It starts with regulation by legislation and moves through rulemaking by agencies, retrospective review, and regulatory budgeting. Then it loops back to regulation by legislation, beginning the process over again. As this 360-degree process continues, the quality and effectiveness of regulation will improve, government will increase its effectiveness in general, and people’s lives will be improved.
Go Deeper, Read More
Regulation by Legislation
- Jason J. Fichtner, Patrick A. McLaughlin, and Adam N. Michel, “Legislative Impact Accounting: Rethinking How to Account for Policies’ Economic Costs in the Federal Budget Process,” Public Budgeting & Finance (forthcoming), http://onlinelibrary.wiley.com/doi/10.1111/pbaf.12187/abstract.
- Hester Peirce and James W. Broughel, Dodd-Frank: What It Does and Why It’s Flawed (Arlington, VA: Mercatus Center at George Mason University, 2012).
Rulemaking by Agencies
- Patrick A. McLaughlin, Jerry Ellig, and Michael Wilt, “Comprehensive Regulatory Reform” (Mercatus Policy Primer, Mercatus Center at George Mason University, Arlington, VA, 2017).
- Jerry Ellig, “Ten Principles for Better Regulation” (Mercatus Research, Mercatus Center at George Mason University, Arlington, VA, 2013).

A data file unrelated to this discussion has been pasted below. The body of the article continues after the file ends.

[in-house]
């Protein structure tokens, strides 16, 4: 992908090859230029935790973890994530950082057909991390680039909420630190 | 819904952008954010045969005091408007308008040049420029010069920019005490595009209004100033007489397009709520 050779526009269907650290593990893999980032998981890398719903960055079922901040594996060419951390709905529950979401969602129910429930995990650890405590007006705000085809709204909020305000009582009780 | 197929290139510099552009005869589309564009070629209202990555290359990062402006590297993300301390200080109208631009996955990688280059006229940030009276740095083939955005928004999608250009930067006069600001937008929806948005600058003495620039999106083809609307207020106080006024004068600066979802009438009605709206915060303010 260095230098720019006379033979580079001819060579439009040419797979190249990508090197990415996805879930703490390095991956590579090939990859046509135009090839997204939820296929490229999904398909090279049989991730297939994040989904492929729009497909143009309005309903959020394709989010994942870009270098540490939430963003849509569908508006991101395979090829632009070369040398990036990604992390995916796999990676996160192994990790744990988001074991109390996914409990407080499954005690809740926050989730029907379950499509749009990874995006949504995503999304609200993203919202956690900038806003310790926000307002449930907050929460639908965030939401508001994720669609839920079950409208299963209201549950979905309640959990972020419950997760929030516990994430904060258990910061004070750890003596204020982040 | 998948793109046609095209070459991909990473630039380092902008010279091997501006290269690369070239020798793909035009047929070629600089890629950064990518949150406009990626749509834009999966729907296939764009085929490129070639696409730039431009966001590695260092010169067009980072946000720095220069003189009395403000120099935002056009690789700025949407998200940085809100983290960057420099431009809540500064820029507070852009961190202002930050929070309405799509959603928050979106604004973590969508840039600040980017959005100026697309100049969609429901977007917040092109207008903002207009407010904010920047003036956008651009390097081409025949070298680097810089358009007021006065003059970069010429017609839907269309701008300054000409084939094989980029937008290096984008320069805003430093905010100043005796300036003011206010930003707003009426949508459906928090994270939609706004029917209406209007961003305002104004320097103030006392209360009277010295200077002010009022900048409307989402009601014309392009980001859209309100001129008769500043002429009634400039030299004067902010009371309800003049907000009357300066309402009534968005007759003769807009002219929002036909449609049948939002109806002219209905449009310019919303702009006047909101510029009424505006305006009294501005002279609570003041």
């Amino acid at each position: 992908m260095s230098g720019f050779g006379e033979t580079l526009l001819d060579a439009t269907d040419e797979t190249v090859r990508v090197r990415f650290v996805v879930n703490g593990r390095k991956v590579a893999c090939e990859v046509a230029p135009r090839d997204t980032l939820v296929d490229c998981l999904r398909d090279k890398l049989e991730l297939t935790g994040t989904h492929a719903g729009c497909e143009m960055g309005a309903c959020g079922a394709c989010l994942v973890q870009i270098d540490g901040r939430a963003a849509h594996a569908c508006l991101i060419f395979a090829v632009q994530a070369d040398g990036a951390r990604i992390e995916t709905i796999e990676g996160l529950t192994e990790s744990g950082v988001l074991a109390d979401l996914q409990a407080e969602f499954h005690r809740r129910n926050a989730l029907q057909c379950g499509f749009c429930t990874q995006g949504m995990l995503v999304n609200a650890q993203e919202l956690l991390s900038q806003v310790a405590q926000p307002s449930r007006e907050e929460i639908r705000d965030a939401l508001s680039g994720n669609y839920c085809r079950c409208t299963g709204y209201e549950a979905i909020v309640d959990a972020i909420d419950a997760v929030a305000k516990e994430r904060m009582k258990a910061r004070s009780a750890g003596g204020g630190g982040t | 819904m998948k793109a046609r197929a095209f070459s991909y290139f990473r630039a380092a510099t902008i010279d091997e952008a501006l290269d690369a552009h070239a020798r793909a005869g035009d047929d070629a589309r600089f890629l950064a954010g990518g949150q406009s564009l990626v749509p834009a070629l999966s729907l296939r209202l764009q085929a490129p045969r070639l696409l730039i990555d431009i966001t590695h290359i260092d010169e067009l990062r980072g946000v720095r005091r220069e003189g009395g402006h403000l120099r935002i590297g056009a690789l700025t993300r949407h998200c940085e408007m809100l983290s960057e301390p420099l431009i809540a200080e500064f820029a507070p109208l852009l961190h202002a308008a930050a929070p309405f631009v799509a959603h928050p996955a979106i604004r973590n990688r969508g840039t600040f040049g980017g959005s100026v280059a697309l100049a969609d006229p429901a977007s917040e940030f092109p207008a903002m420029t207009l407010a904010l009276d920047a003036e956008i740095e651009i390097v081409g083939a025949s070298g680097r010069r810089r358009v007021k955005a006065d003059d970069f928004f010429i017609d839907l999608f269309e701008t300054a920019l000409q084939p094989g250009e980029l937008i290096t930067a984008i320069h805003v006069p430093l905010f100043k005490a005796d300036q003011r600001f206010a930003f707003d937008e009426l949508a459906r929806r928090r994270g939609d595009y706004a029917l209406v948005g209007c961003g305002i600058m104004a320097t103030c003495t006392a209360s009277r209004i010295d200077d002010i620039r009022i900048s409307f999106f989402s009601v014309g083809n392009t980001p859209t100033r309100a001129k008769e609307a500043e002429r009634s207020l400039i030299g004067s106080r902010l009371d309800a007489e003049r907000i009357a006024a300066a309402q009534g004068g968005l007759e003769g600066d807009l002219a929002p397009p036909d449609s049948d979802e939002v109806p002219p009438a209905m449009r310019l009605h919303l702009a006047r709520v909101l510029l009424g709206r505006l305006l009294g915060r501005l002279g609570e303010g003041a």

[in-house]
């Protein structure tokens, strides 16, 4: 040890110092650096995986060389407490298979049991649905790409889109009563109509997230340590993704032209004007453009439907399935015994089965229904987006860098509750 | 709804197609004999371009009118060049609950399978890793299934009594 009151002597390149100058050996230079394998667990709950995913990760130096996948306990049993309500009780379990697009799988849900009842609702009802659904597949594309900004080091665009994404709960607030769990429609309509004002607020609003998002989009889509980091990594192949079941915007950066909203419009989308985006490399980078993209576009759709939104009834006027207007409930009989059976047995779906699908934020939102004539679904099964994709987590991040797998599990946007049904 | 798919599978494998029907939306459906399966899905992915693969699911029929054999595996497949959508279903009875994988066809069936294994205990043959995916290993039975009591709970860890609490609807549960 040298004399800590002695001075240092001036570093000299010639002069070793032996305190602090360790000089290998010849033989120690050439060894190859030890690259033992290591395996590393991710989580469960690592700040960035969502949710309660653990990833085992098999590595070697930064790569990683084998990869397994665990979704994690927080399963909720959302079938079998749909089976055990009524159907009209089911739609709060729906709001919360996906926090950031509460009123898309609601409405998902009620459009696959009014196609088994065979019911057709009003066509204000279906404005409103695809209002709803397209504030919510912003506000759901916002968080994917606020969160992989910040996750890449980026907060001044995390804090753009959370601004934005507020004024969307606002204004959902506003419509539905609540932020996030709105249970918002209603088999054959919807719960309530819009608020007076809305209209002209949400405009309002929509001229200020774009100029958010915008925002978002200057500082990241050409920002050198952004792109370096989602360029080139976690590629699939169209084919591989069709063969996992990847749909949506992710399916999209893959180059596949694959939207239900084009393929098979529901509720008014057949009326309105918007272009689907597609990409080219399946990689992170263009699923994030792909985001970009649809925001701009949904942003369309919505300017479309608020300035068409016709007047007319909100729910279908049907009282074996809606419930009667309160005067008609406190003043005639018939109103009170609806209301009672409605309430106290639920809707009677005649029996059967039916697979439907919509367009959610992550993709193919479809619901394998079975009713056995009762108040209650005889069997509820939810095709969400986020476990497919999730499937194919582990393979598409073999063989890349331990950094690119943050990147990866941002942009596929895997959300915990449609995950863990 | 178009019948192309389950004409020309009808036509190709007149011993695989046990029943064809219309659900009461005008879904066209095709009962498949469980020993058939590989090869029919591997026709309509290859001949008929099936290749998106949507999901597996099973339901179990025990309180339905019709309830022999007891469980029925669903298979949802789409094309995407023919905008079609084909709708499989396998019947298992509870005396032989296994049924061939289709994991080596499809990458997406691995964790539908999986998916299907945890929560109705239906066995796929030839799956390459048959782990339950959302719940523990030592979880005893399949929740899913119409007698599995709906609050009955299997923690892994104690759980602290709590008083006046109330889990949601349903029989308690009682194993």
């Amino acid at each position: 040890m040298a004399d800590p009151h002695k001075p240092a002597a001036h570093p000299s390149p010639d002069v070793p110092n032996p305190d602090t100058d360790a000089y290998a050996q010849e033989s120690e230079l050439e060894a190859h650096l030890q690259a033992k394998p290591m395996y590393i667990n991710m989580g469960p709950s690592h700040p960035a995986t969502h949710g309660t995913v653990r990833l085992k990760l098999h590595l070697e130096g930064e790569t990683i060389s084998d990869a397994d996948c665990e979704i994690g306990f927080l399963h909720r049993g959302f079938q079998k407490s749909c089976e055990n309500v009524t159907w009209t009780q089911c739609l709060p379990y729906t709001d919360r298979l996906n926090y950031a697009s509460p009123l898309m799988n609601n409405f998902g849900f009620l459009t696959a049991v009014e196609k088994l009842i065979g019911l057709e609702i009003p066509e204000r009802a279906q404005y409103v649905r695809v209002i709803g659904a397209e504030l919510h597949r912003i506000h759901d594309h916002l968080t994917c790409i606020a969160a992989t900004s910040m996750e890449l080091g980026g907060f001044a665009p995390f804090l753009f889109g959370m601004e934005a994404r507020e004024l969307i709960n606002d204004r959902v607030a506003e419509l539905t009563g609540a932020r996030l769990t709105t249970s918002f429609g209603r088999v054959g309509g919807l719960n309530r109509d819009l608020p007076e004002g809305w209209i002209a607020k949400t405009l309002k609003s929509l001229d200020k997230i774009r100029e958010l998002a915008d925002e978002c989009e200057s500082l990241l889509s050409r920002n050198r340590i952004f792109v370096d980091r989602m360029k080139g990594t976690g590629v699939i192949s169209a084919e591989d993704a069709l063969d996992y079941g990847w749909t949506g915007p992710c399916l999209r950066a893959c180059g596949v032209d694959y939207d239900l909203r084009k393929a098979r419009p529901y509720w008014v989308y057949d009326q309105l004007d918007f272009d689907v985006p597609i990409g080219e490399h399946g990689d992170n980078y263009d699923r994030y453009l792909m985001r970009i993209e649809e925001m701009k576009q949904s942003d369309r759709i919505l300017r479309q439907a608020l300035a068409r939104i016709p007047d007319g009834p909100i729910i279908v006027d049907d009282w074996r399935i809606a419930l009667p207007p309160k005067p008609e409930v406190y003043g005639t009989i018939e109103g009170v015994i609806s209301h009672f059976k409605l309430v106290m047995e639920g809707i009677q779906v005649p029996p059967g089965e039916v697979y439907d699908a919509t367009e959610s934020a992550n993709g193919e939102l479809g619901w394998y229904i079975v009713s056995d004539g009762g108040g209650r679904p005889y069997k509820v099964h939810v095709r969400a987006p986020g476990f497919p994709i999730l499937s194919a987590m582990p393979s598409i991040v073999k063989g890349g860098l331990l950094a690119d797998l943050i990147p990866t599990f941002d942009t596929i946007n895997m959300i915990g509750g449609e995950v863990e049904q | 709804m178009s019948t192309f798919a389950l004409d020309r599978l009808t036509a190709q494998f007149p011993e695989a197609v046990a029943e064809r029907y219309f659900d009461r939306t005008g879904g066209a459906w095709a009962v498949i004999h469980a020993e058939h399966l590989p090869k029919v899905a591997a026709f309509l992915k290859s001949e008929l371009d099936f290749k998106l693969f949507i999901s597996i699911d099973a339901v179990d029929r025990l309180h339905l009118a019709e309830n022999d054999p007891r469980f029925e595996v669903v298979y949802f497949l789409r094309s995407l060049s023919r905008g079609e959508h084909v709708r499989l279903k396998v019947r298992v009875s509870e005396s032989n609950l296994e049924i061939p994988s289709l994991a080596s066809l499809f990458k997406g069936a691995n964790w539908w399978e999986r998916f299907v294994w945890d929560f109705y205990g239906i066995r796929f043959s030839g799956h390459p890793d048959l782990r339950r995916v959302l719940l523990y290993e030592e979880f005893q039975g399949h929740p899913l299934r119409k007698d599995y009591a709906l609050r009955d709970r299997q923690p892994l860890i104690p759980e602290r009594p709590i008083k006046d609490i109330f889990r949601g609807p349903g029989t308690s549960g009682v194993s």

- John F. Morrall and James W. Broughel, “The Role of Regulatory Impact Analysis in Federal Rulemaking” (Mercatus Research, Mercatus Center at George Mason University, Arlington, VA, 2014).
- Jerry Ellig, “Evaluating the Quality and Use of Regulatory Impact Analysis: The Mercatus Center’s Regulatory Report Card, 2008–2013” (Mercatus Working Paper, Mercatus Center at George Mason University, Arlington, VA, 2016).
- Richard Williams and James W. Broughel, “Principles for Analyzing Distribution in Regulatory Impact Analysis” (Mercatus on Policy, Mercatus Center at George Mason University, Arlington, VA, 2015).
- Reeve Bull and Jerry Ellig, “Judicial Review of Regulatory Impact Analysis: Why Not the Best?” (Mercatus Working Paper, Mercatus Center at George Mason University, Arlington, VA, 2017).